Pro-abortion and pro-centralization forces have won another victory in the battle over partial-birth abortion. As I detailed in this space last month, a three judge panel of the Seventh Circuit Court of Appeals, breaking with other federal courts, upheld Wisconsin’s and Illinois’ laws against the procedure in October 1999. Planned Parenthood, the misnamed Hope Clinic (the institution which challenged the legality of the Illinois ban), and other abortion advocates asked the entire Seventh Circuit court to reverse or stay the decision.
The issue cleaved the full bench right down the middle: In a 5-5 decision, the panel’s opinion was allowed to stand. (It would have taken a majority of the full court to overrule the panel.) Illinois and Wisconsin could now enforce their statutes. Just in the nick of time, however, John Paul Stevens, the U.S. Supreme Court justice charged with granting emergency stays on matters involving possible violations of constitutional law in the Seventh Circuit, effectively reversed the 5-5 decision, granting a stay of enforcement.
Stevens’ stay is only in effect until the Court decides whether to grant a writ of certiorari, to review the decision of the Seventh Circuit panel on its merits, and to reconcile the conflicting law on partial-birth abortion in the federal courts. For certiorari to be granted, at least four justices must indicate a desire to hear the case.
It is a curious system whereby one man has the awesome power of overruling (even temporarily) the legislatures of two sovereign states, but that’s current constitutional law. No one is quite sure when the Court will decide whether to take the issue, and no one knows how the Court will rule if it does take the case. Illinois Attorney General James Ryan had opposed the stay, but Wisconsin Attorney General James Doyle appeared to favor it, hoping that the Supreme Court would resolve the issue once and for all. Petitioning the Supreme Court for a stay, a group of Northwestern University obstetricians, apparently unaware of the oxymoron they employed, declared that “The Constitution simply does not tolerate bans on safe abortion.” In contrast, Barbara Lyons, the executive director of Wisconsin Right to Life, noted that “The real losers in this situation are the babies who can continue to be killed in the process of being born.”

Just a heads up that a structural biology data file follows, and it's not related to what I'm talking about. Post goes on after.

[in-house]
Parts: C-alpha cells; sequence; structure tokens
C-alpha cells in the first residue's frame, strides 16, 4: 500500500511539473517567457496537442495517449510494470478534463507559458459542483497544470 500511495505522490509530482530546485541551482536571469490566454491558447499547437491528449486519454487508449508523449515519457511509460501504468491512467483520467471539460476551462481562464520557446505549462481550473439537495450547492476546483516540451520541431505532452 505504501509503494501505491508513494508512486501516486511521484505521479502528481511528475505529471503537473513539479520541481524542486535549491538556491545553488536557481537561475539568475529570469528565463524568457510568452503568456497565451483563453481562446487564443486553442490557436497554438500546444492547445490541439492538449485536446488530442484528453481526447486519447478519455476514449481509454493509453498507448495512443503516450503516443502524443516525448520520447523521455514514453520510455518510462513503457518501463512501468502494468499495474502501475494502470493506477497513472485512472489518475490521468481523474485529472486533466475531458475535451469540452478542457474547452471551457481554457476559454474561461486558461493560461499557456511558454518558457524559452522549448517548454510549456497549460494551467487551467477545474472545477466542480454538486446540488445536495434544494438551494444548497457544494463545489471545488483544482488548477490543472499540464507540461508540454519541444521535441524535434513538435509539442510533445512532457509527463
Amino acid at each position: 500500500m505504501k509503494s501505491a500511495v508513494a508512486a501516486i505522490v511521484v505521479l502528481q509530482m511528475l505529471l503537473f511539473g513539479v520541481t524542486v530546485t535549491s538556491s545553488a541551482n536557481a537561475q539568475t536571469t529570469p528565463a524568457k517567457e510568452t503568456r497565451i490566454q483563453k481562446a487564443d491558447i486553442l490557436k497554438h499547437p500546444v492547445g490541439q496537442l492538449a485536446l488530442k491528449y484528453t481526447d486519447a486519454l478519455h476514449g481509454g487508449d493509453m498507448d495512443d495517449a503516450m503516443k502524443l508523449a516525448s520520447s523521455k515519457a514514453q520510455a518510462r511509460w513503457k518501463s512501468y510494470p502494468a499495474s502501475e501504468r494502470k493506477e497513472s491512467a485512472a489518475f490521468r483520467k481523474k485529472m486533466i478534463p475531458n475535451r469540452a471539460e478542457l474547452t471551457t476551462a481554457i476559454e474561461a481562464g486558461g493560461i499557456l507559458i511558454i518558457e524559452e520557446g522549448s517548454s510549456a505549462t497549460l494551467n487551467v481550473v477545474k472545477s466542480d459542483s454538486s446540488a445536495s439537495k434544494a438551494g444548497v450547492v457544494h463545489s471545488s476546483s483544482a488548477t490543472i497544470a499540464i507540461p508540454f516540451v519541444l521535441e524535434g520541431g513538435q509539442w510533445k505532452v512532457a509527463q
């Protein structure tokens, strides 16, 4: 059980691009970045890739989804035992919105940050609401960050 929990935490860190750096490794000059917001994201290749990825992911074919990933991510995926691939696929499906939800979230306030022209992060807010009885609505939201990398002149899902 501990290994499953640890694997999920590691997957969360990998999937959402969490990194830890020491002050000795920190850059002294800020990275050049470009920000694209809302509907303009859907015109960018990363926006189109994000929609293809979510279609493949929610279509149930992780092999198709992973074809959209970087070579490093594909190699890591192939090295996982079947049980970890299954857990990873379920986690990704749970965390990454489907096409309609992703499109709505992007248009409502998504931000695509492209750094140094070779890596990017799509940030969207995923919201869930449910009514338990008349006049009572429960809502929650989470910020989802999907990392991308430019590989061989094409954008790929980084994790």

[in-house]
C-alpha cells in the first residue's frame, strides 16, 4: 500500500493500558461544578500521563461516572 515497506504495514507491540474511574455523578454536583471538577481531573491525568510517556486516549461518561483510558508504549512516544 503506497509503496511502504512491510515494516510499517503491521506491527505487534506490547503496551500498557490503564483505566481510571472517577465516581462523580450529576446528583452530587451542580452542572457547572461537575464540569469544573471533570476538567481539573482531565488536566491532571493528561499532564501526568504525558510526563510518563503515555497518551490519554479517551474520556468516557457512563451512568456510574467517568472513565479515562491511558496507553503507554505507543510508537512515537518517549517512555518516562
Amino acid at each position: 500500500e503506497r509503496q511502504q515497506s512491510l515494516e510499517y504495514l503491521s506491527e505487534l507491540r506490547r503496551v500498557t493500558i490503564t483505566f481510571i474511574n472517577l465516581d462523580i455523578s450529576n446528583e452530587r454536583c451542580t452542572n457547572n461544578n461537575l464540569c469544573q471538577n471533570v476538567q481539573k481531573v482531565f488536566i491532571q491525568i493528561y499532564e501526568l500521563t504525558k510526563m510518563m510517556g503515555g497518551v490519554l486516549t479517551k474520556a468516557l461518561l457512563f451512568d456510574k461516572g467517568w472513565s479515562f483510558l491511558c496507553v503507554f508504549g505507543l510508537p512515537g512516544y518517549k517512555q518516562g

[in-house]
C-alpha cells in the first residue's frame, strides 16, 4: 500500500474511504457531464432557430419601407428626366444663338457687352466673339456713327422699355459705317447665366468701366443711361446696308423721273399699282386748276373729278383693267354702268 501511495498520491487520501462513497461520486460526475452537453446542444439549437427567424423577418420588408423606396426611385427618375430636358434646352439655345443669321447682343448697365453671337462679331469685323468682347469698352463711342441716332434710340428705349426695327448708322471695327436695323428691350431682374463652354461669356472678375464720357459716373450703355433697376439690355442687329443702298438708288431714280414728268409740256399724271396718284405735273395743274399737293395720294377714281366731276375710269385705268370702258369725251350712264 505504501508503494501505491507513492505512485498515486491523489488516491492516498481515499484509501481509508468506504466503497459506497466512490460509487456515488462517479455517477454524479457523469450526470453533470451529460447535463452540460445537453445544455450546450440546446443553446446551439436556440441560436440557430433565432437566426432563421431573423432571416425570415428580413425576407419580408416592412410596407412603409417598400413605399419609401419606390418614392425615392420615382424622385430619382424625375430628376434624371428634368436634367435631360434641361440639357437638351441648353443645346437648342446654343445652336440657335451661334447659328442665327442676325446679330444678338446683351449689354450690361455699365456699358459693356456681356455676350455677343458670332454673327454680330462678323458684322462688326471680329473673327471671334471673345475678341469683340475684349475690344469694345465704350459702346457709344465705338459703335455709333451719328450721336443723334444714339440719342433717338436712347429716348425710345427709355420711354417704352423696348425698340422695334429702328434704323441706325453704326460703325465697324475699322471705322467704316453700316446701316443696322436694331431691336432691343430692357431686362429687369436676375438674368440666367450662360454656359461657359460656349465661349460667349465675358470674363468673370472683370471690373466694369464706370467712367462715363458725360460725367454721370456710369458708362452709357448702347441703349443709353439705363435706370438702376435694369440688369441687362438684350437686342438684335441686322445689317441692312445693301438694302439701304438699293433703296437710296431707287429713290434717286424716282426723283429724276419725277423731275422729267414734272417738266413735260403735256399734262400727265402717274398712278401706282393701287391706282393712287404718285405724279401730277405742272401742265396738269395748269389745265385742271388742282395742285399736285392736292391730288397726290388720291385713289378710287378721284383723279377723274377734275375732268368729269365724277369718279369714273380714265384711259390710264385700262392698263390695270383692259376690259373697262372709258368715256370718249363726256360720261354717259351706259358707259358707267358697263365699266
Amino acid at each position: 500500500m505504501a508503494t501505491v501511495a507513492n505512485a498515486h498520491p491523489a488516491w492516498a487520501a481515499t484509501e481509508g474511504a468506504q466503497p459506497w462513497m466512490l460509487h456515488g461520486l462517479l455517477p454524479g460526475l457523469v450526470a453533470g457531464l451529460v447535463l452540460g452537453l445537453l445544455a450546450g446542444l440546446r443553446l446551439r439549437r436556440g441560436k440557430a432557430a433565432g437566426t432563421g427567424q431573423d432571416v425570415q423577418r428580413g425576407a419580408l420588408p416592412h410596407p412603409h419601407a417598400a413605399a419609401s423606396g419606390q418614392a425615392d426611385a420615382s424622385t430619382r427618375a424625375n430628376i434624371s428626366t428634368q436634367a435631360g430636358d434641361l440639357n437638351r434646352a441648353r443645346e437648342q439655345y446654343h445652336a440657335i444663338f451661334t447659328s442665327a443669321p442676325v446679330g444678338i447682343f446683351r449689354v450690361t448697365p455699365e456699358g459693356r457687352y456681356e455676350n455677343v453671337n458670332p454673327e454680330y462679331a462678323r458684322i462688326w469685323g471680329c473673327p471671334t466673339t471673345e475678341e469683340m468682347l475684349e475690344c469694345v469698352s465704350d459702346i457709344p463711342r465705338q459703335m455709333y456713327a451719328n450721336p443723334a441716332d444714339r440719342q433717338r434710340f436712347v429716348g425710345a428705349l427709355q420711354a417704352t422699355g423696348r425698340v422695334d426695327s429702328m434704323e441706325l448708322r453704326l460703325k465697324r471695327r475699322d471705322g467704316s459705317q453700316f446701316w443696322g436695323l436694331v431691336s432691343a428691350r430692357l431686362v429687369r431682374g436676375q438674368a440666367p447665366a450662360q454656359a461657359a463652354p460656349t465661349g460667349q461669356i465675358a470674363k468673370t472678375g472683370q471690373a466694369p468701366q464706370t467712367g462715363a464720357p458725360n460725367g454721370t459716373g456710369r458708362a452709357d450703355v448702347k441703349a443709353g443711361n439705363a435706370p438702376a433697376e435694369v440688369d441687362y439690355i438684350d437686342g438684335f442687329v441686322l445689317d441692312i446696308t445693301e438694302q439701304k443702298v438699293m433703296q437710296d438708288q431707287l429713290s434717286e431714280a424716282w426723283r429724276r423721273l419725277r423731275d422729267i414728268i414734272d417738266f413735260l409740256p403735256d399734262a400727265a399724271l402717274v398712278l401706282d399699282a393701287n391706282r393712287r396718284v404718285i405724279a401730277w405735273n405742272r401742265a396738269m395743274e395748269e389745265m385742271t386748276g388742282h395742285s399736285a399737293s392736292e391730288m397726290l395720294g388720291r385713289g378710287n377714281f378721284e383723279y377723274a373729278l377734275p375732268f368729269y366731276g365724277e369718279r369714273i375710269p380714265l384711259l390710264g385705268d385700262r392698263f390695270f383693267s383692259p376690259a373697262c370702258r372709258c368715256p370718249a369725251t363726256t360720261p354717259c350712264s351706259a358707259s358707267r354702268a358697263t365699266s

The stakes could not be higher. If the Supreme Court upholds the Wisconsin and Illinois bans, there is an opportunity for state governments not only to regulate abortion, but actually to prohibit some of its forms. If this happens, and if state governments begin to assert their historic right to legislate in purely domestic matters, it would be a tremendous victory in the great war to preserve the Constitution and its original principle of dual state and federal sovereignty.
There still seems to be a consensus among judges and scholars that states can ban the abortion of viable fetuses, as long as the life of the mother is not thereby endangered. Since the partial-birth abortion prohibitions of Illinois and Wisconsin contain exceptions for cases in which the life of the mother is threatened, the Supreme Court could uphold them. Those who have attacked these laws have either claimed that they are too vague (and therefore might hinder procedures that could be performed on non-viable fetuses), or insisted that exceptions must be made to preserve the “health” as well as the “life” of the mother. An exception for the “health” of the mother, of course, could be construed to include any unfavorable mental state; in effect, any time the mother is “distressed” by her pregnancy and wants to terminate it, her “health” is at risk.
Of course, the Supreme Court could reverse the Seventh Circuit on these “overbreadth” or “maternal health” grounds. To do so, however, would call attention to the arbitrary nature of the Court’s abortion decisions, and there are wise men and women on the Court who might fear to tread there. One of the justices has rushed in, but unless three more decide to grant cert, regulation of partial-birth abortion could be left to the states, as it should be.
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